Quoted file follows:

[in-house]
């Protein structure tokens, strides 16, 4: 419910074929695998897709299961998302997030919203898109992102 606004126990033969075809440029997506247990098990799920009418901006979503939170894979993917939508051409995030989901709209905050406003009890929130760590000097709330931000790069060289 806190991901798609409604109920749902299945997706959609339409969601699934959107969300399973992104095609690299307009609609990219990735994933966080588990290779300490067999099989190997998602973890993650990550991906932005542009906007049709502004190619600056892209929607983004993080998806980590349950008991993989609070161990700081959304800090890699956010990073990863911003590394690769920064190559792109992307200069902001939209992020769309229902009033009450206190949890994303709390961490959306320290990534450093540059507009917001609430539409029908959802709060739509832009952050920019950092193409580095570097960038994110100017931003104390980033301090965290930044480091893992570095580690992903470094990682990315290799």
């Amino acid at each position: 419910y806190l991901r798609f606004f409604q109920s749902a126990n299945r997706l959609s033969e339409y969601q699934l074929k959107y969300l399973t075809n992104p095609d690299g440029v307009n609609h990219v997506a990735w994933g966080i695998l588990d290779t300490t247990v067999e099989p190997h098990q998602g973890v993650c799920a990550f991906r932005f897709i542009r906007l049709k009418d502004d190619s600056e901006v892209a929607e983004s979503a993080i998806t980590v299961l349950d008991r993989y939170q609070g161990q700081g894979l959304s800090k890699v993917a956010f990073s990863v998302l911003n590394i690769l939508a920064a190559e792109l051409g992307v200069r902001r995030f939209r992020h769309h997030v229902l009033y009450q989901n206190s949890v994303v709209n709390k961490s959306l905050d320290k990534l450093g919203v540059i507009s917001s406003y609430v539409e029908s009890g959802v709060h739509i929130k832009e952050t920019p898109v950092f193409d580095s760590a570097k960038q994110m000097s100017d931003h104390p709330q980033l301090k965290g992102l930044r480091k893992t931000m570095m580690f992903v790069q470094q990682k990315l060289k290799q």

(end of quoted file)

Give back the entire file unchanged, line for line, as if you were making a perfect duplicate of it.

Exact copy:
[in-house]
């Protein structure tokens, strides 16, 4: 419910074929695998897709299961998302997030919203898109992102 606004126990033969075809440029997506247990098990799920009418901006979503939170894979993917939508051409995030989901709209905050406003009890929130760590000097709330931000790069060289 806190991901798609409604109920749902299945997706959609339409969601699934959107969300399973992104095609690299307009609609990219990735994933966080588990290779300490067999099989190997998602973890993650990550991906932005542009906007049709502004190619600056892209929607983004993080998806980590349950008991993989609070161990700081959304800090890699956010990073990863911003590394690769920064190559792109992307200069902001939209992020769309229902009033009450206190949890994303709390961490959306320290990534450093540059507009917001609430539409029908959802709060739509832009952050920019950092193409580095570097960038994110100017931003104390980033301090965290930044480091893992570095580690992903470094990682990315290799």
């Amino acid at each position: 419910y806190l991901r798609f606004f409604q109920s749902a126990n299945r997706l959609s033969e339409y969601q699934l074929k959107y969300l399973t075809n992104p095609d690299g440029v307009n609609h990219v997506a990735w994933g966080i695998l588990d290779t300490t247990v067999e099989p190997h098990q998602g973890v993650c799920a990550f991906r932005f897709i542009r906007l049709k009418d502004d190619s600056e901006v892209a929607e983004s979503a993080i998806t980590v299961l349950d008991r993989y939170q609070g161990q700081g894979l959304s800090k890699v993917a956010f990073s990863v998302l911003n590394i690769l939508a920064a190559e792109l051409g992307v200069r902001r995030f939209r992020h769309h997030v229902l009033y009450q989901n206190s949890v994303v709209n709390k961490s959306l905050d320290k990534l450093g919203v540059i507009s917001s406003y609430v539409e029908s009890g959802v709060h739509i929130k832009e952050t920019p898109v950092f193409d580095s760590a570097k960038q994110m000097s100017d931003h104390p709330q980033l301090k965290g992102l930044r480091k893992t931000m570095m580690f992903v790069q470094q990682k990315l060289k290799q």